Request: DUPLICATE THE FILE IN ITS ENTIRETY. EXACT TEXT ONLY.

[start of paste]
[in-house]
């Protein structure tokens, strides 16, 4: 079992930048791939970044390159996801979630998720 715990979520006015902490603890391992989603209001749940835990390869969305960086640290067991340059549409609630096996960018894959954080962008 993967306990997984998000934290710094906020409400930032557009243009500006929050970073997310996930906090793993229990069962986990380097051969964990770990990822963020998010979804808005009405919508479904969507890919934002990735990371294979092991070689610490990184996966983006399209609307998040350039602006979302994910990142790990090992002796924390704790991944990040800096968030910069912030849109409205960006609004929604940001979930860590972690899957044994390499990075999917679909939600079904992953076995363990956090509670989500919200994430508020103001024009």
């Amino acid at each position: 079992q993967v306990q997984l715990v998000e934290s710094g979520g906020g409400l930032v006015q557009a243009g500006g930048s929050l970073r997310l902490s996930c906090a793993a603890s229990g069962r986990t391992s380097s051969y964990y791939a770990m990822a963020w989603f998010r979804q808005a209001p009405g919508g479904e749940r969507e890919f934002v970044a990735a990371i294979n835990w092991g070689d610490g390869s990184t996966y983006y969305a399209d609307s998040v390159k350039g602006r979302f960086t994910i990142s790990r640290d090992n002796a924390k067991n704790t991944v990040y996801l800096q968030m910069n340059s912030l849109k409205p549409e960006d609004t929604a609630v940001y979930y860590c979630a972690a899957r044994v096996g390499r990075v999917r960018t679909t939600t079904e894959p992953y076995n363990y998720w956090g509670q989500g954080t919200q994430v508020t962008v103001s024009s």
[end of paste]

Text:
[in-house]
């Protein structure tokens, strides 16, 4: 079992930048791939970044390159996801979630998720 715990979520006015902490603890391992989603209001749940835990390869969305960086640290067991340059549409609630096996960018894959954080962008 993967306990997984998000934290710094906020409400930032557009243009500006929050970073997310996930906090793993229990069962986990380097051969964990770990990822963020998010979804808005009405919508479904969507890919934002990735990371294979092991070689610490990184996966983006399209609307998040350039602006979302994910990142790990090992002796924390704790991944990040800096968030910069912030849109409205960006609004929604940001979930860590972690899957044994390499990075999917679909939600079904992953076995363990956090509670989500919200994430508020103001024009």
């Amino acid at each position: 079992q993967v306990q997984l715990v998000e934290s710094g979520g906020g409400l930032v006015q557009a243009g500006g930048s929050l970073r997310l902490s996930c906090a793993a603890s229990g069962r986990t391992s380097s051969y964990y791939a770990m990822a963020w989603f998010r979804q808005a209001p009405g919508g479904e749940r969507e890919f934002v970044a990735a990371i294979n835990w092991g070689d610490g390869s990184t996966y983006y969305a399209d609307s998040v390159k350039g602006r979302f960086t994910i990142s790990r640290d090992n002796a924390k067991n704790t991944v990040y996801l800096q968030m910069n340059s912030l849109k409205p549409e960006d609004t929604a609630v940001y979930y860590c979630a972690a899957r044994v096996g390499r990075v999917r960018t679909t939600t079904e894959p992953y076995n363990y998720w956090g509670q989500g954080t919200q994430v508020t962008v103001s024009s």